Elina Coneva1, Ebrahiem Babiker2, Eric Stafne3, Sushan Ru1, Melba Salazar-Gutierrez1, Camila Rodrigues1, and Edgar Vinson1, 1Auburn University, 2USDA-ARS, 3MSU
‘Titan’ and ‘Krewer’ (Fig. 1 A,B) are two new blueberry cultivar releases from the University of Georgia breeding program are reported to produce large berries. Their fruit size is reported to be twice as large as the berry size of most rabbiteye blueberry cultivars. ‘Pink Lemonade’ (recommended as a backyard cultivar, Fig. 1C) possesses unique pink fruit color and ripens late. ‘Pink Lemonade’ has a very attractive and unusual appearance and draws consumers’ curiosity and attention in the marketplace. ‘Alapaha’ is known for its very early ripening, surpassing ‘Climax’, while its blooming season is about 7 to 10 days after that of ‘Climax’, which reduces the risk of late spring frost and freeze damage to the crop. ‘Vernon’ is another early-season cultivar that has not been evaluated for production in Alabama conditions. ‘Ochlockonee’ is reported to mature about a week after ‘Tifblue’ and can extend the harvest season. These blueberry cultivars with improved quality traits have not been previously tested for their performance in Alabama conditions where the interest of blueberry production is currently increasing. Thus, an experimental plot was established to evaluate cultivar vegetative growth, production potential and fruit quality characteristics in order to develop cultivar recommendations to specialty crop producers in the Southeast. Traditionally grown cultivars such as the early season ‘Climax’, ‘Premier’, and the late ripening ‘Powderblue’ and ‘Tifblue’ were included as controls.
Figure 1: Newly released rabbiteye blueberry cultivars ‘Titan’, ‘Krewer’, and ‘Pink Lemonade’ with improved characteristics grown at the CREC, Alabama, 2021.
The above mentioned newly released and established blueberry cultivars were planted as a randomized complete block design experiment with 4 single plant replications at the Chilton Research and Extension Center (CREC), Clanton in Central Alabama. Each cultivar had a single plant on each of the four rows in the experiment. Data to determine each cultivar bud break and flowering phenology were collected periodically starting in January 2022 until mid-March. A late spring freeze event occurred on March 12-13 when temperatures fall to 24 degrees F. Row covers (Figure 2) were used to protect the experimental bushes every time critically low temperatures were expected starting as early as January 2022 until last freeze in mid-March. The early row cover application was due to the fact that low chill cultivars such as ‘Krewer’ and ‘Pink Lemonade’ had fulfilled their chill requirements at the end of December and had some open flowers in early January (Figure 3).
Application of row covers increased the temperature under the cover by as much as 8°F and successfully protected the plants through mid-March when the strong winds of over 35 miles/hr. blew away the row covers from two of the experimental rows (half of the experiment) and exposed the plants to the freezing temperatures. At this time the blueberry cultivars had between 20% (‘Tifblue’), and 100% (‘Krewer’) open flowers due to the warming trend in the beginning of March. Since blueberry plants can tolerate temperatures of 23-24°F during the early pink bud stage, but are susceptible to cold injury at 28°F at the full bloom stage, all cultivars sustained cold injury and the most advanced blueberries had a complete crop lost, especially on the two rows where the wind damage caused the row covers to be removed from the plants (Figures 3, 4, and 5).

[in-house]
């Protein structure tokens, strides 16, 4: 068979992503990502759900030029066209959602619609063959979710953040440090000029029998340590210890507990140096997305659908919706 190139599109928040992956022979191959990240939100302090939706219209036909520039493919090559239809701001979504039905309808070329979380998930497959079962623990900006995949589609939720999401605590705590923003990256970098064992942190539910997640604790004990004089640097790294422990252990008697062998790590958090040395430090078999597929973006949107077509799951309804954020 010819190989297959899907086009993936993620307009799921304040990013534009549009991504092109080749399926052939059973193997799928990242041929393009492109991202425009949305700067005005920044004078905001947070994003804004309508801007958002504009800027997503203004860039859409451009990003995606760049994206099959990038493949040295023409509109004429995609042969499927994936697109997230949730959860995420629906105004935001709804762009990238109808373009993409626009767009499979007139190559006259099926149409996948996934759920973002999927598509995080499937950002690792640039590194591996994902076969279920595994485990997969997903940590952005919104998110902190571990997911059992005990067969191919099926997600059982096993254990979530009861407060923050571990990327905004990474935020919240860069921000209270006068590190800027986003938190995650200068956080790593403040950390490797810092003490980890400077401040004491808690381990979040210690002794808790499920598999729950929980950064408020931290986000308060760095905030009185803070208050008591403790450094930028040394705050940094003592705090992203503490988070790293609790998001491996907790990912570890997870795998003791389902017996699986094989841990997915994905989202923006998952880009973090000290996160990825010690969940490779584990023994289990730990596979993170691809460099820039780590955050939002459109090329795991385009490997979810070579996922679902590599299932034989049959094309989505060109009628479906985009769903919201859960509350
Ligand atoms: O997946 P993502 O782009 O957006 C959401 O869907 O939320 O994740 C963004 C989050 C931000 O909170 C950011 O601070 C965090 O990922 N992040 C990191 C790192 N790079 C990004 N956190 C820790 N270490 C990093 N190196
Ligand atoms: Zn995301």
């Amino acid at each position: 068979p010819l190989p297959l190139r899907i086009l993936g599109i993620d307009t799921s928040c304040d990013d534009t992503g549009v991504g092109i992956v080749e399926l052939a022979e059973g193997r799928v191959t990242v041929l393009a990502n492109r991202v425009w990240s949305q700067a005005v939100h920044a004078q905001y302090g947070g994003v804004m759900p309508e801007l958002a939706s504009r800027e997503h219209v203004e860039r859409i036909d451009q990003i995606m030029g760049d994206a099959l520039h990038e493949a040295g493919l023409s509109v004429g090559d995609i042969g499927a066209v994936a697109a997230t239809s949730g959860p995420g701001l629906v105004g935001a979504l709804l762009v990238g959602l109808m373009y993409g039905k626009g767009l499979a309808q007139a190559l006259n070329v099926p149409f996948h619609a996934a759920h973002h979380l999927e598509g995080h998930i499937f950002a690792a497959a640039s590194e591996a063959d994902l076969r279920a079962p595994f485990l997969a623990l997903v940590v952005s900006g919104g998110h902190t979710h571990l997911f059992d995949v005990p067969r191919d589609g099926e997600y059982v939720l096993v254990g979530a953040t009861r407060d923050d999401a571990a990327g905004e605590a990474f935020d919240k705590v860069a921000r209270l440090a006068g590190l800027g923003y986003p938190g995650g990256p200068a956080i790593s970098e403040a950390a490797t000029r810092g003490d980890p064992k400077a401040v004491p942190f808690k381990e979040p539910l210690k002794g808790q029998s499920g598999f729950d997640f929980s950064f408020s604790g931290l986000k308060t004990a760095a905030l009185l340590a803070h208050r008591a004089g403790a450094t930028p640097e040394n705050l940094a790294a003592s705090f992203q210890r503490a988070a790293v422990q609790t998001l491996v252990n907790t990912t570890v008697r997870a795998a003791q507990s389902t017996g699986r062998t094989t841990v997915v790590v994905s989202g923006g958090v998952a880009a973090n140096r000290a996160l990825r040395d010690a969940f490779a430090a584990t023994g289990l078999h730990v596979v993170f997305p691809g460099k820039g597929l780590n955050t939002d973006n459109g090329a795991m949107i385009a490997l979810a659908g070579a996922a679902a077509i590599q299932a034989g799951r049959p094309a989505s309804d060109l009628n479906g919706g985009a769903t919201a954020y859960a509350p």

Visual rating of the degree of cold injury was conducted for each blueberry plant shortly after the freeze event on March 12. The results (Figure 6) suggest the two covered rows had between 20 and 90% damaged flowers, while the damage on uncovered/unprotected rows representing the other half of the experimental plants varied between 85 and 100%.
Table 1. Yield and fruit quality attributes at each harvest period of selected rabbiteye blueberry cultivars grown in Central Alabama CREC, 2022.
Berry wt, g
Season of ripening and the number of harvests were recorded on bushes with some fruit produced. First blueberry harvest occurred on June 7, followed by harvesting on June 14 and 23rd, 2022. Individual harvest yield was measured for each bush (Table 1). To determine fruit quality characteristics, a 10-berry sample was collected at each harvest event when berry size and SSC were measured. Due to the spring freeze crop loss, no sufficient berry samples were available to measure berry pH, total phenolic, total sugar, glucose, fructose, and total acids.
Our results for total yield/plant (Figure 7) suggest ‘Vernon’ produced the highest yield of 699.3 g/plant (mainly the protected bushed produced fruit), while no crop was harvested from any of the ‘Pink Lemonade’ plants.
Table 2. Fruit quality attributes of selected rabbiteye blueberry cultivars grown in Central Alabama CREC, 2022.
|Mean berry weight, g||°Brix|
Due to the significant freeze, crop loss fruit quality attributes were determined on a small berry sample (10 fruit) and should be considered with caution. The results on seasonal mean berry weight and total soluble solids expressed as degree Brix are presented in Table 2. ‘Titan’ berries were the largest (4.0g) among all cultivars tested and were followed by ‘Krewer’ fruit with an average size of 3.5g. ‘Climax’ berries were the sweetest during 2022 season, but all blueberry cultivars produced crop with relatively sweeter fruit, likely an effect of the low crop load.